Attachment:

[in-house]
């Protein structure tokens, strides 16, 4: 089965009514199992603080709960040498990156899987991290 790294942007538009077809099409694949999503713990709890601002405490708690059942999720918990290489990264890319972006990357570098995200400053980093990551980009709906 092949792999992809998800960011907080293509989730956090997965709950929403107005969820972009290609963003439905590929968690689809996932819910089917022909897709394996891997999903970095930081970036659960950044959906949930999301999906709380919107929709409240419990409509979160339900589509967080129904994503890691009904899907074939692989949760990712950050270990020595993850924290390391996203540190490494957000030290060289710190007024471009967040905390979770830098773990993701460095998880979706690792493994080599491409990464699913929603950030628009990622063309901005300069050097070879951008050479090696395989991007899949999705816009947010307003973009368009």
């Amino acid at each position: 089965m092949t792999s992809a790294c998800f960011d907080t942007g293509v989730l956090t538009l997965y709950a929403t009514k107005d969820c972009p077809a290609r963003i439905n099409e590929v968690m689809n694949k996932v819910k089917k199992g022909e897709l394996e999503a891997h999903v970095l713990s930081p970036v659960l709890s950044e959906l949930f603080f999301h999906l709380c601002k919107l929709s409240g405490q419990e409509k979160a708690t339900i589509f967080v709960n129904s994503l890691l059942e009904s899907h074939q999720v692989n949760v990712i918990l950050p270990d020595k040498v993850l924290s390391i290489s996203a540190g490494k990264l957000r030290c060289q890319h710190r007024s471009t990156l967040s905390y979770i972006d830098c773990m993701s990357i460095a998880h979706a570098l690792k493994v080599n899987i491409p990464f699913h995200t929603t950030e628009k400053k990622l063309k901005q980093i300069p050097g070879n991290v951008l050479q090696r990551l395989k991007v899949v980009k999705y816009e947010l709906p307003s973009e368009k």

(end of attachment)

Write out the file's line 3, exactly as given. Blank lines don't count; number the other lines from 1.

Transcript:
């Amino acid at each position: 089965m092949t792999s992809a790294c998800f960011d907080t942007g293509v989730l956090t538009l997965y709950a929403t009514k107005d969820c972009p077809a290609r963003i439905n099409e590929v968690m689809n694949k996932v819910k089917k199992g022909e897709l394996e999503a891997h999903v970095l713990s930081p970036v659960l709890s950044e959906l949930f603080f999301h999906l709380c601002k919107l929709s409240g405490q419990e409509k979160a708690t339900i589509f967080v709960n129904s994503l890691l059942e009904s899907h074939q999720v692989n949760v990712i918990l950050p270990d020595k040498v993850l924290s390391i290489s996203a540190g490494k990264l957000r030290c060289q890319h710190r007024s471009t990156l967040s905390y979770i972006d830098c773990m993701s990357i460095a998880h979706a570098l690792k493994v080599n899987i491409p990464f699913h995200t929603t950030e628009k400053k990622l063309k901005q980093i300069p050097g070879n991290v951008l050479q090696r990551l395989k991007v899949v980009k999705y816009e947010l709906p307003s973009e368009k």